The UK’s high streets have suffered in recent years, with falling demand and switches to digital shopping and banking, for example, forcing plentiful closures. However, Chris Dixon, youngsRPS business development consultant, says hope is not lost, with a blueprint from ex-Chancellor Rishi Sunak providing a potential route to fresh prosperity.
In his leadership campaign to become Prime Minister the former Chancellor, promised to take action to “slash” the number of empty shops in our towns and cities by 2025. He also wants to reverse the closure of 500 bank branches. At present it is estimated that there are currently 58,000 empty retail properties in the UK. The vacancy rate represents 14% of the total stock.
The actions he proposed to reduce the vacancy rate include increasing Police powers to tackle anti-social behaviour, allowing Local Authorities to double fines for littering and graffiti and relaxing rules to encourage more farmer’s markets in town centres. His aim is to create “thriving local assets” that support business services and employment. Other ideas involve locating Police Stations, Jobcentres and NHS Diagnostic hubs into town centres to increase employment and provide services.
In order to formulate a constructive policy, it is necessary to understand why there are 58,000 empty shops in the UK. Whilst there are many reasons there has been two principal factors for this. In recent years shopping habits have changed with consumers buying more on-line rather than visiting physical shops. This trend was exacerbated by the Covid pandemic with shops forced to close for long-periods and potential customers restricted from shopping and visiting town centres. These restrictions led to a fall in demand for goods and services in physical shops leading to closures.
The main thrust of Mr Sunak’s proposals is to create a more pleasant environment in which to shop with less litter, graffiti and social problems deterring shoppers. This coupled with locating NHS hubs and other services into town centres will increase potential customers stimulating demand. That in-turn should lead to shops opening in these areas to meet the demand. An example of a better environment helping to let a vacant shop is one we recently handled in the Market Place in Morpeth. The new shop has added to the local retail offer and led to capital investment in the property.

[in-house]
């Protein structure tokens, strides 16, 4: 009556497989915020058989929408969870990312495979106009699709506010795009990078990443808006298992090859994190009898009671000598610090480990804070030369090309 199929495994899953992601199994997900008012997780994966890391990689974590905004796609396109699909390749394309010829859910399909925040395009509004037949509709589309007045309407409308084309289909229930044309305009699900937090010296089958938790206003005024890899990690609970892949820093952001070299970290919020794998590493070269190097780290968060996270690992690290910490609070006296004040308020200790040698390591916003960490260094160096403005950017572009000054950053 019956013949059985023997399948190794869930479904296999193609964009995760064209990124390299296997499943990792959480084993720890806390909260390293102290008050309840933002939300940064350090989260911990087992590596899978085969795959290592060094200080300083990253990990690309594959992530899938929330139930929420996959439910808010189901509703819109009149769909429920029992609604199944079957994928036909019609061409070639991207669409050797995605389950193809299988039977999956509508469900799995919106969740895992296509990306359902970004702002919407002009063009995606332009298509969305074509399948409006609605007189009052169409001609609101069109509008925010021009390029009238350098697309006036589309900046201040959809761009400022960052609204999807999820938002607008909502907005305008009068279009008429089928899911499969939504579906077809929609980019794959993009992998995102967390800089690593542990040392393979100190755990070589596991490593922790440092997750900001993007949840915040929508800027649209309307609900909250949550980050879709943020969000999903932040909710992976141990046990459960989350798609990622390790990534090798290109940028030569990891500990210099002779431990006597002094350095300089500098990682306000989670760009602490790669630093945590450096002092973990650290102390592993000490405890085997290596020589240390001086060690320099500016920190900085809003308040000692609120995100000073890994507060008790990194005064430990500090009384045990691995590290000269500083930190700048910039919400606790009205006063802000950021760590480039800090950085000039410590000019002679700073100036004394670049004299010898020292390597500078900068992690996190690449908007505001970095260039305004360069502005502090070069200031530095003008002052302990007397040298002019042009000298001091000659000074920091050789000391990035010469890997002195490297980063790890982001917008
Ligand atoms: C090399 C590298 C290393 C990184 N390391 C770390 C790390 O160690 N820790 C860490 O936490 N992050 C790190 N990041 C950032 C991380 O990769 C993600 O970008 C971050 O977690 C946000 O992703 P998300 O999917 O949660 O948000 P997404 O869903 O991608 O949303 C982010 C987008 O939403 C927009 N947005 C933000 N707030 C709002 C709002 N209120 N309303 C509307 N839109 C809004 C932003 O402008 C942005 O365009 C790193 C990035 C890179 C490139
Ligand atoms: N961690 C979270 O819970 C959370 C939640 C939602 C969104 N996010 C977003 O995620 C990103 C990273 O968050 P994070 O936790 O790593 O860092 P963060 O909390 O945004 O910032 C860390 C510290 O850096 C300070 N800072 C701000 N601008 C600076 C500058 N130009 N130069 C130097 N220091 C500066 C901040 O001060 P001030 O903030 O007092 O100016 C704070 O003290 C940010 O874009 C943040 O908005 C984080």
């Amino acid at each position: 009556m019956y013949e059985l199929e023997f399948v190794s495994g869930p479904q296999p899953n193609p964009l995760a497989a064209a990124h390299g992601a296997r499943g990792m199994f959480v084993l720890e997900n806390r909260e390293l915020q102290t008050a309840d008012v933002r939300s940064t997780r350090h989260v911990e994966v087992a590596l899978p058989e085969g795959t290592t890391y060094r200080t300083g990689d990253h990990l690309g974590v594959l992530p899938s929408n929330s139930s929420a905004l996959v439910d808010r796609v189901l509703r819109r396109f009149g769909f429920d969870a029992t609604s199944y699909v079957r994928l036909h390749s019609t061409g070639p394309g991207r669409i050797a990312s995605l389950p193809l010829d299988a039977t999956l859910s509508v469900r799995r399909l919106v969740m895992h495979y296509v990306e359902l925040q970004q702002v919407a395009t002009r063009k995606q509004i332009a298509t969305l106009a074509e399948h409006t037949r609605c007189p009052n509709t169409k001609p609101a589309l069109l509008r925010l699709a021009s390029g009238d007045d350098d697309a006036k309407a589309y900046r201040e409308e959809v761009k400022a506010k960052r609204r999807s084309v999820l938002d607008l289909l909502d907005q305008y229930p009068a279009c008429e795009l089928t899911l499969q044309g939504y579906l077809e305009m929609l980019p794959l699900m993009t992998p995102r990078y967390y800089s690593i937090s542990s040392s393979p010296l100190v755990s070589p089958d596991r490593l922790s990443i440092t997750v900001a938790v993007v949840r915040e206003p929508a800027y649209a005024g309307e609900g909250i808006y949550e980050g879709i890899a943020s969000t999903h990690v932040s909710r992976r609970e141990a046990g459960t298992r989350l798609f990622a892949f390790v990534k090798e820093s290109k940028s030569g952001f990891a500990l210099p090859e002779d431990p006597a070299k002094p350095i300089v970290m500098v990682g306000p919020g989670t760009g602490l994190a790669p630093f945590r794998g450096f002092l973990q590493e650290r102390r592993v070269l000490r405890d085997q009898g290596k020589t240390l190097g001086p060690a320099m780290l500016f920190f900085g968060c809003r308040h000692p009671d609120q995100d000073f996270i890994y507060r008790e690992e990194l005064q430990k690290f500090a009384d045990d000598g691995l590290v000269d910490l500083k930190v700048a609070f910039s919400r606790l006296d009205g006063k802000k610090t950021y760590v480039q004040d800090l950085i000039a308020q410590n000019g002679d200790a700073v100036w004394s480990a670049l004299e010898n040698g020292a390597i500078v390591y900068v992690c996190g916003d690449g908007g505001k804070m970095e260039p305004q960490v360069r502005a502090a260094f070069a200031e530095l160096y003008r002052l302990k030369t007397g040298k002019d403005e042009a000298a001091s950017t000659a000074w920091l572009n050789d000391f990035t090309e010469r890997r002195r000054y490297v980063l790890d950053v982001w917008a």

The question that should be asked is whether these proposals will halt and reverse the decline of retail that has been experienced in our towns and cities. In our view these proposals are limited and need to go further to lead to a broad recovery throughout our towns. Other proposals include The Retail Jobs Alliance seeking a cut in business rates to reduce retailers’ costs as a way of helping the sector. However, it should be borne in mind that a lot of small retailers are already exempt from paying business rates. We consider that a relaxation in parking charges coupled with measures to make parking easier would encourage people to visit towns and shop.
An improved environment as proposed by Mr Sunak may also encourage more people to live in the towns taking advantage of easy access to local services and shopping. This initiative could be strengthened by building more houses / apartments in the centre of towns or achieved by allowing existing buildings to be converted to residential use. Retail property and other un-used buildings that are unlikely to be used again could be demolished and replaced with new housing or to provide green space. The result would be a higher local population using local services and shops.
Another area worth consideration is a relaxation of, or even abolition of the Use Classes Order that would allow property to be used for any purpose. The effect would be to allow the market to determine what a particular property should be used for. An empty shop could continue being used as any type of shop or it may revert to a residential, office or workshop use. This may lead to a change in the businesses on the high street but should increase demand reducing empty properties.
The UK experienced shop closures following the financial crisis in 2008 but not to the extent we have now. Interestingly demand for small shops then rose as people sought other employment opportunities. This trend has started to occur again, particularly in affluent suburban areas. The proposals by Mr Sunak will help our towns to recover but, as always , more requires to be done.
Overall, as a society we have to use our shops, or we will lose them. Our towns and way of life will be poorer if we do.
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Notes: This article first appeared in the September issue of North East Times Magazine and prior to culmination of the Conservative Party leadership battle.
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